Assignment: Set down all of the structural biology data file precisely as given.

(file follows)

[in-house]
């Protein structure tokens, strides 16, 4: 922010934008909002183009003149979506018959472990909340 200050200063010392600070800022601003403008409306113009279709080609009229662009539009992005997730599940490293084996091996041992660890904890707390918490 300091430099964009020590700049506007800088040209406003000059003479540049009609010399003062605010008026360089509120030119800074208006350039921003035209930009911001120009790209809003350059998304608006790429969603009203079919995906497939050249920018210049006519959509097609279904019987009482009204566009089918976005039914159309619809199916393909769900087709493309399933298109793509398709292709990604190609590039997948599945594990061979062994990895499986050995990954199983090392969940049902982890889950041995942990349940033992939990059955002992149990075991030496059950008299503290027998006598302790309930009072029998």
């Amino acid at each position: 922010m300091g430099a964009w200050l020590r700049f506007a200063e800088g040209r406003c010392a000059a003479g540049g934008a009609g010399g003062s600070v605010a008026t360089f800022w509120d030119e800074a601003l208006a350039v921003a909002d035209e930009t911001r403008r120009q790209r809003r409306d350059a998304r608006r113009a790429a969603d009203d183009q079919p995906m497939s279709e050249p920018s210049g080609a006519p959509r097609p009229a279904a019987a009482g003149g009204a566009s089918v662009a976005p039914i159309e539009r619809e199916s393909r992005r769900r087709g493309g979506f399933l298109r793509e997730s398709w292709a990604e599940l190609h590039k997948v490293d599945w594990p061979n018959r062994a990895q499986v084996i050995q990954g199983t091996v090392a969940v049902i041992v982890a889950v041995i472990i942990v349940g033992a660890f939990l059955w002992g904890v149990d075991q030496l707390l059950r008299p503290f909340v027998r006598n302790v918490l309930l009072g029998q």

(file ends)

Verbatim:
[in-house]
């Protein structure tokens, strides 16, 4: 922010934008909002183009003149979506018959472990909340 200050200063010392600070800022601003403008409306113009279709080609009229662009539009992005997730599940490293084996091996041992660890904890707390918490 300091430099964009020590700049506007800088040209406003000059003479540049009609010399003062605010008026360089509120030119800074208006350039921003035209930009911001120009790209809003350059998304608006790429969603009203079919995906497939050249920018210049006519959509097609279904019987009482009204566009089918976005039914159309619809199916393909769900087709493309399933298109793509398709292709990604190609590039997948599945594990061979062994990895499986050995990954199983090392969940049902982890889950041995942990349940033992939990059955002992149990075991030496059950008299503290027998006598302790309930009072029998």
């Amino acid at each position: 922010m300091g430099a964009w200050l020590r700049f506007a200063e800088g040209r406003c010392a000059a003479g540049g934008a009609g010399g003062s600070v605010a008026t360089f800022w509120d030119e800074a601003l208006a350039v921003a909002d035209e930009t911001r403008r120009q790209r809003r409306d350059a998304r608006r113009a790429a969603d009203d183009q079919p995906m497939s279709e050249p920018s210049g080609a006519p959509r097609p009229a279904a019987a009482g003149g009204a566009s089918v662009a976005p039914i159309e539009r619809e199916s393909r992005r769900r087709g493309g979506f399933l298109r793509e997730s398709w292709a990604e599940l190609h590039k997948v490293d599945w594990p061979n018959r062994a990895q499986v084996i050995q990954g199983t091996v090392a969940v049902i041992v982890a889950v041995i472990i942990v349940g033992a660890f939990l059955w002992g904890v149990d075991q030496l707390l059950r008299p503290f909340v027998r006598n302790v918490l309930l009072g029998q």